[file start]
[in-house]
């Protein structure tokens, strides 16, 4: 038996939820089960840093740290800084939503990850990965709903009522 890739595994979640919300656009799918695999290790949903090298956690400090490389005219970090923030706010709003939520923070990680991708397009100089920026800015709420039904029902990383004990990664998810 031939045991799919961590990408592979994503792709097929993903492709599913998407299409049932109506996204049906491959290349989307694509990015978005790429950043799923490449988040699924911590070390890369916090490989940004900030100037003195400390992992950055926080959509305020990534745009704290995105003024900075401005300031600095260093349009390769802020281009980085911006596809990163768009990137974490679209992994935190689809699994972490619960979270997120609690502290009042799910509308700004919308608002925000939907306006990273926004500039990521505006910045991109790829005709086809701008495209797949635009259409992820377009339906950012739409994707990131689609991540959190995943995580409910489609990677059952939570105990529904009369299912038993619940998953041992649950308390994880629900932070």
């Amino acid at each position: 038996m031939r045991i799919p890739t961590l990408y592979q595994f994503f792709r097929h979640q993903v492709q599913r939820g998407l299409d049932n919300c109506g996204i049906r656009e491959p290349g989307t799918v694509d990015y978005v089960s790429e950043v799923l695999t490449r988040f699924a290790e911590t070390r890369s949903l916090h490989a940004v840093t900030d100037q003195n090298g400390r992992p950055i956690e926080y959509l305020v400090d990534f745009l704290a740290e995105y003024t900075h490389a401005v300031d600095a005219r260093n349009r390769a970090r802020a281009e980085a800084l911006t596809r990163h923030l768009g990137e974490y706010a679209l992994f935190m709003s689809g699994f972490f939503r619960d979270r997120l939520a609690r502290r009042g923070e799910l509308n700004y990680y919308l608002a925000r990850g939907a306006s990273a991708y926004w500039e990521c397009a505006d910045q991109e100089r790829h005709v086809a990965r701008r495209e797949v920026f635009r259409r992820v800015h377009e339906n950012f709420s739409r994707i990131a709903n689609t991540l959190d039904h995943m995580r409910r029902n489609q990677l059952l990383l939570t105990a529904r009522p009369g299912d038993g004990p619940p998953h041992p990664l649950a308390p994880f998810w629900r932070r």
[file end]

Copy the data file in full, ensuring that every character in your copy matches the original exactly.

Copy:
[in-house]
């Protein structure tokens, strides 16, 4: 038996939820089960840093740290800084939503990850990965709903009522 890739595994979640919300656009799918695999290790949903090298956690400090490389005219970090923030706010709003939520923070990680991708397009100089920026800015709420039904029902990383004990990664998810 031939045991799919961590990408592979994503792709097929993903492709599913998407299409049932109506996204049906491959290349989307694509990015978005790429950043799923490449988040699924911590070390890369916090490989940004900030100037003195400390992992950055926080959509305020990534745009704290995105003024900075401005300031600095260093349009390769802020281009980085911006596809990163768009990137974490679209992994935190689809699994972490619960979270997120609690502290009042799910509308700004919308608002925000939907306006990273926004500039990521505006910045991109790829005709086809701008495209797949635009259409992820377009339906950012739409994707990131689609991540959190995943995580409910489609990677059952939570105990529904009369299912038993619940998953041992649950308390994880629900932070």
């Amino acid at each position: 038996m031939r045991i799919p890739t961590l990408y592979q595994f994503f792709r097929h979640q993903v492709q599913r939820g998407l299409d049932n919300c109506g996204i049906r656009e491959p290349g989307t799918v694509d990015y978005v089960s790429e950043v799923l695999t490449r988040f699924a290790e911590t070390r890369s949903l916090h490989a940004v840093t900030d100037q003195n090298g400390r992992p950055i956690e926080y959509l305020v400090d990534f745009l704290a740290e995105y003024t900075h490389a401005v300031d600095a005219r260093n349009r390769a970090r802020a281009e980085a800084l911006t596809r990163h923030l768009g990137e974490y706010a679209l992994f935190m709003s689809g699994f972490f939503r619960d979270r997120l939520a609690r502290r009042g923070e799910l509308n700004y990680y919308l608002a925000r990850g939907a306006s990273a991708y926004w500039e990521c397009a505006d910045q991109e100089r790829h005709v086809a990965r701008r495209e797949v920026f635009r259409r992820v800015h377009e339906n950012f709420s739409r994707i990131a709903n689609t991540l959190d039904h995943m995580r409910r029902n489609q990677l059952l990383l939570t105990a529904r009522p009369g299912d038993g004990p619940p998953h041992p990664l649950a308390p994880f998810w629900r932070r």